Tau Protein is Associated with Longitudinal Memory Decline in Cognitively Healthy Subjects with Normal Alzheimer's Disease Cerebrospinal Fluid Biomarker Levels

A1 Journal article (refereed)

Internal Authors/Editors

Publication Details

List of Authors: Tort-Merino A, Olives J, León M, Peñaloza C, Valech N, Santos-Santos MA, Càmara E, Grönholm-Nyman P, Martinez-Lage P, Fortea J, Molinuevo JL, Sànchez-Valle R, Laine M, Rodríguez-Fornells A, Rami L
Publisher: IOS Press
Publication year: 2019
Journal: Journal of Alzheimer's Disease
Journal acronym: J. Alzheimer´s Dis.
Volume number: 70
Issue number: 1
Start page: 211
End page: 225



We investigated a sample of
cognitively healthy subjects with normal Alzheimer's disease (AD)
cerebrospinal fluid (CSF) biomarker levels to identify the earliest
variables related to longitudinal memory changes.


a new highly demanding learning and memory test (the Ancient Farming
Equipment Test; AFE-T), we aimed to investigate whether a biomarker
related to neurodegeneration (i.e., CSF tau) was associated with
longitudinal memory decline.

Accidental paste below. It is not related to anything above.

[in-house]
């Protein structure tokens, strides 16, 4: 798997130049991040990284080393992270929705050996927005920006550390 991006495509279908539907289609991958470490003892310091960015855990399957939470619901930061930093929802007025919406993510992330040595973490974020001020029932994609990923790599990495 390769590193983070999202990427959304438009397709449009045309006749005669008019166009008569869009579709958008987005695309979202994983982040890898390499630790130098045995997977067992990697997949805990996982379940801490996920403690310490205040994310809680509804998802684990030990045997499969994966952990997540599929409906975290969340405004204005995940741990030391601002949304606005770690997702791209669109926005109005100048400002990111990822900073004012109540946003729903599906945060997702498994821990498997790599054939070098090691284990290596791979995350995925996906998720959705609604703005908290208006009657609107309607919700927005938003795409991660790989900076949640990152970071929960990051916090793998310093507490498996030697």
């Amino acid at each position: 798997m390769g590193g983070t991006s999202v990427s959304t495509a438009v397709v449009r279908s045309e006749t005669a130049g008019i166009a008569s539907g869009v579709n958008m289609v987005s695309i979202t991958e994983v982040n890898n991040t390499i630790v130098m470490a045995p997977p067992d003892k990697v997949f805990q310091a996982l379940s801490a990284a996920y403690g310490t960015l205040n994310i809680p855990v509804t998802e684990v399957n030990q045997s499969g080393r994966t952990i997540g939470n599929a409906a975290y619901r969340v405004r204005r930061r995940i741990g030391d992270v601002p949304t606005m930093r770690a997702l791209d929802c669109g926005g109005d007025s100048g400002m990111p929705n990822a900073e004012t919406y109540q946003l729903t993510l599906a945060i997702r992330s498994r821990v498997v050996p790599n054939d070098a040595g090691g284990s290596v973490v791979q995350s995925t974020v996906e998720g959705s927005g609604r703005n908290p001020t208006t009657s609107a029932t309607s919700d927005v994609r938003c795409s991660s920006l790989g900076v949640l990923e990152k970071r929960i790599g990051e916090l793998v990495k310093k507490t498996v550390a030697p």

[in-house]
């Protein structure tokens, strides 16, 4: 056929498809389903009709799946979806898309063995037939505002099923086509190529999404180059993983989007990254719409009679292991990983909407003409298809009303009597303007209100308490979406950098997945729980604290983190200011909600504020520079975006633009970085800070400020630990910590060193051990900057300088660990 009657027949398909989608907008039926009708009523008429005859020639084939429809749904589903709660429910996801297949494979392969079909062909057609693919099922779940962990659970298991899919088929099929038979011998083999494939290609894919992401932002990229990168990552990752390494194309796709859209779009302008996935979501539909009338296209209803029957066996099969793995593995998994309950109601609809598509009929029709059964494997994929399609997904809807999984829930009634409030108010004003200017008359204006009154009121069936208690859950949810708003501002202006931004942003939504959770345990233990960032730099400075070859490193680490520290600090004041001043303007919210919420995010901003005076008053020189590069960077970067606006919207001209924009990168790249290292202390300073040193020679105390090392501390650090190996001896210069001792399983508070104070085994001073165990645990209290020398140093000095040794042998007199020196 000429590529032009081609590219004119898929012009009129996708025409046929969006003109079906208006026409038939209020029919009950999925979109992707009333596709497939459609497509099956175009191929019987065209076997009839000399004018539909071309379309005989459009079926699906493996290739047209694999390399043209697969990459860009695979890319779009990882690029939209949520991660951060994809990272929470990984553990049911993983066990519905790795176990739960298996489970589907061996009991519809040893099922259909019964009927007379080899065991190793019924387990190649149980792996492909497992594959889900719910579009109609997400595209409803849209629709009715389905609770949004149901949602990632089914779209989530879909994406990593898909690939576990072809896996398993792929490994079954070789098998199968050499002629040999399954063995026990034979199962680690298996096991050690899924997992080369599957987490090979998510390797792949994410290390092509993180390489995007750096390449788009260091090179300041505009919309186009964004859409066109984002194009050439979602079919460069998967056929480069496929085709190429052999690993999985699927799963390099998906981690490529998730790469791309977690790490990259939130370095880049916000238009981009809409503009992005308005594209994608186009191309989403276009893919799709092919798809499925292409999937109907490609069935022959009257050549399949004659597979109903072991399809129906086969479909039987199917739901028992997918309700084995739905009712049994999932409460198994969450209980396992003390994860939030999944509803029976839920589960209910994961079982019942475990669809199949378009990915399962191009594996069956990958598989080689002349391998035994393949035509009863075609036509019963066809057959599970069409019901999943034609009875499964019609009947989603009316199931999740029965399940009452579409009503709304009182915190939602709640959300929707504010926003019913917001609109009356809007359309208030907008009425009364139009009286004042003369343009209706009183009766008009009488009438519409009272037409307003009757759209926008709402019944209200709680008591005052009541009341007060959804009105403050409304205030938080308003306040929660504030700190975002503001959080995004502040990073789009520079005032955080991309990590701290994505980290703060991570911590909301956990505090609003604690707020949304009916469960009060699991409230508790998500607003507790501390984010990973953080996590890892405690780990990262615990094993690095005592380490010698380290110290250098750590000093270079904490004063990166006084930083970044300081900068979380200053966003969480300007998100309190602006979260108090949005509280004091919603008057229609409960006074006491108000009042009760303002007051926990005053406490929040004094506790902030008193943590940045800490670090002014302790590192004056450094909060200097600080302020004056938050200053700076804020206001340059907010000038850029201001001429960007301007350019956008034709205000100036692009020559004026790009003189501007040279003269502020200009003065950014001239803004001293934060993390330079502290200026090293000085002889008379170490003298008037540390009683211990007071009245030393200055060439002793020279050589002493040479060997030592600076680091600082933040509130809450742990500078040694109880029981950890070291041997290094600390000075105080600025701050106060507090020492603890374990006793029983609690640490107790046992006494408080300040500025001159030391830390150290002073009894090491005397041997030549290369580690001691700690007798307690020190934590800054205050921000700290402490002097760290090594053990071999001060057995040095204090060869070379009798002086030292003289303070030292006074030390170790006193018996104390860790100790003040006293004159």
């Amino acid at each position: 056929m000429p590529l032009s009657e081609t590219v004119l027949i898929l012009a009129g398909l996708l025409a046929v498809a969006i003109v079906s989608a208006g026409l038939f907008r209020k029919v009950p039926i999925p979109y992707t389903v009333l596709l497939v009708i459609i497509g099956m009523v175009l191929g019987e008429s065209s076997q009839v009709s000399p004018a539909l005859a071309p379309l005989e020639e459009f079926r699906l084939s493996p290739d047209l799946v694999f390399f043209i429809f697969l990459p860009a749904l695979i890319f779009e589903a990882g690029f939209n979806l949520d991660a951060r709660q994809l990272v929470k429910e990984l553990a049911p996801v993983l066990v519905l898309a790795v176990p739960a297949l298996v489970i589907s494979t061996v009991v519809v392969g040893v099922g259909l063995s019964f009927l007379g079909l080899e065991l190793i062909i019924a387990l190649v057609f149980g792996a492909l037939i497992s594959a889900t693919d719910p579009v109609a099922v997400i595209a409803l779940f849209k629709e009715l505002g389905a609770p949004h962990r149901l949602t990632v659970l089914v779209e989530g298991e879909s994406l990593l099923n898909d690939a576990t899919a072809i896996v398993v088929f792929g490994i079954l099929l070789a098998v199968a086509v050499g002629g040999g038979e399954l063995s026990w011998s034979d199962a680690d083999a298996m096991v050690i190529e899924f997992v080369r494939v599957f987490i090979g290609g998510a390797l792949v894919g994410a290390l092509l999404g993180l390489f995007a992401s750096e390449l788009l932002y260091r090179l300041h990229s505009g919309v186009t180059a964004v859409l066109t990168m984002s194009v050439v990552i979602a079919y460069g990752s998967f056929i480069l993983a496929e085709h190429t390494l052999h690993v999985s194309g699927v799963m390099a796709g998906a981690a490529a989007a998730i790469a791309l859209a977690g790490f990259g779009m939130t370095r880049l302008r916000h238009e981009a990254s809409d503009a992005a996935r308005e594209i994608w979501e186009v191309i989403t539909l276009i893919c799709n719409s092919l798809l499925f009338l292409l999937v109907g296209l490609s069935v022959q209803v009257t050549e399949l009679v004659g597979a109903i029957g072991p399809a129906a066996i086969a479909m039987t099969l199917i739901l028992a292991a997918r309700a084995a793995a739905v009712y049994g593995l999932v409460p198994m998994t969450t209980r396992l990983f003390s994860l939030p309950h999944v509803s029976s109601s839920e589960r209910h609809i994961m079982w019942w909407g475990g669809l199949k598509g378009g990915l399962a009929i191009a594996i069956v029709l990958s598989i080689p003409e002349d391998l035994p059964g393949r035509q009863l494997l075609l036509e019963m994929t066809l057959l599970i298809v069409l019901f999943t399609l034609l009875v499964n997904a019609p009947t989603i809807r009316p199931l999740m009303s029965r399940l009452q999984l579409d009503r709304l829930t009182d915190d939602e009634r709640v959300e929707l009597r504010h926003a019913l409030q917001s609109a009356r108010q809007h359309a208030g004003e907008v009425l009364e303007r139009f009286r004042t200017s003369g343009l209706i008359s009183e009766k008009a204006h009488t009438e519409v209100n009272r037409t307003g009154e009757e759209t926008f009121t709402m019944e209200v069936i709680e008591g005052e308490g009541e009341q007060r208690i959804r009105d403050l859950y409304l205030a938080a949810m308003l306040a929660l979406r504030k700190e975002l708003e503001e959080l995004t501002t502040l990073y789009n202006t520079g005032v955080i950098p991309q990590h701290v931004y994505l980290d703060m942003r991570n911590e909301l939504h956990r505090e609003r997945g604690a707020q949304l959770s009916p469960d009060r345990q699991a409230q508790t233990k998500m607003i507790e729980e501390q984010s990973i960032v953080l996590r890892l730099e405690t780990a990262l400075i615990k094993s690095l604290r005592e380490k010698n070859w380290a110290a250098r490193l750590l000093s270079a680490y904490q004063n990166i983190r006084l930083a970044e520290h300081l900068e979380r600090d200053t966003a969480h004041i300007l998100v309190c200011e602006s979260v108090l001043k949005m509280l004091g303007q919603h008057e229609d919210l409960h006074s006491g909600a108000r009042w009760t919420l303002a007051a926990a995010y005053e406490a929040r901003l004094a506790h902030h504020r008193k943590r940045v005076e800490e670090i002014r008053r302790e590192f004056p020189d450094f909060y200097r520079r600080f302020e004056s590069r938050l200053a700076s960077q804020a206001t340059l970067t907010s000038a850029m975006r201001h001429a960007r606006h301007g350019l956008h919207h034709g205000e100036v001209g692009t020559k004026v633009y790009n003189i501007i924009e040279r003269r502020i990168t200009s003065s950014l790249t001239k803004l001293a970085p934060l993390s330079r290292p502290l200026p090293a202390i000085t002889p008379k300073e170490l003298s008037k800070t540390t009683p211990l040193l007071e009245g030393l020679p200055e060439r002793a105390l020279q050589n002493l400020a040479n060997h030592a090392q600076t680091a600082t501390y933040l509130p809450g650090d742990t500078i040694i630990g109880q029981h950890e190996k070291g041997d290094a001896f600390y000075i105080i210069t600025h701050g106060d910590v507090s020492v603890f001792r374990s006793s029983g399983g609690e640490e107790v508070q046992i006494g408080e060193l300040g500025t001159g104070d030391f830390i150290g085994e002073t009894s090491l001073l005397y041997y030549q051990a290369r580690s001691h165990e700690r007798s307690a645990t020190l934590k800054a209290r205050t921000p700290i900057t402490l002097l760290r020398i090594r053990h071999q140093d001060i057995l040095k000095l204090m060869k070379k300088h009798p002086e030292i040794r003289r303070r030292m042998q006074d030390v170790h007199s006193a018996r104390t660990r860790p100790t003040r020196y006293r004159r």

cognitively and biologically normal (CBN) subjects underwent MRI,
neuropsychological assessment, and the AFE-T at baseline and 18 months
later. To explore the relationship between cognitive performance and
relevant factors, a linear model was set up. For a secondary analysis
that further explore the effect of tau, the subjects were divided into
CBN-Tau↓ (tau < 228.64 pg/ml; n = 16) and CBN-Tau↑
(tau > 228.64 pg/ml; n = 16). We also performed voxel-based
morphometry (VBM) to identify regions of grey matter volume that would
predict both baseline and longitudinal cognitive performance.


main finding was an association between CSF tau and longitudinal memory
decline measured with AFE-T (B = -0.17, p < 0.05; r = -0.414;
p < 0.01), and further analyses showed different evolvement between
subgroups, with an accelerated decline in individuals with higher tau
(F(1,31) = 8.37; p < 0.01). VBM results suggested that AFE-T
performance is related to grey matter volume in a medial temporal,
middle frontal, and posterior cerebellar network at baseline, and that
there are strategic brain areas driving the longitudinal cognitive


The present findings provide
evidence for structural and biological markers linked to cognitive aging
by highlighting the role of tau, a marker of neurodegeneration, which
can be related with the earliest memory changes in healthy subjects.


Aging, biomarkers, cognition, early detection, memory decline, tau, Voxel-based morphometry

Last updated on 2020-04-04 at 05:05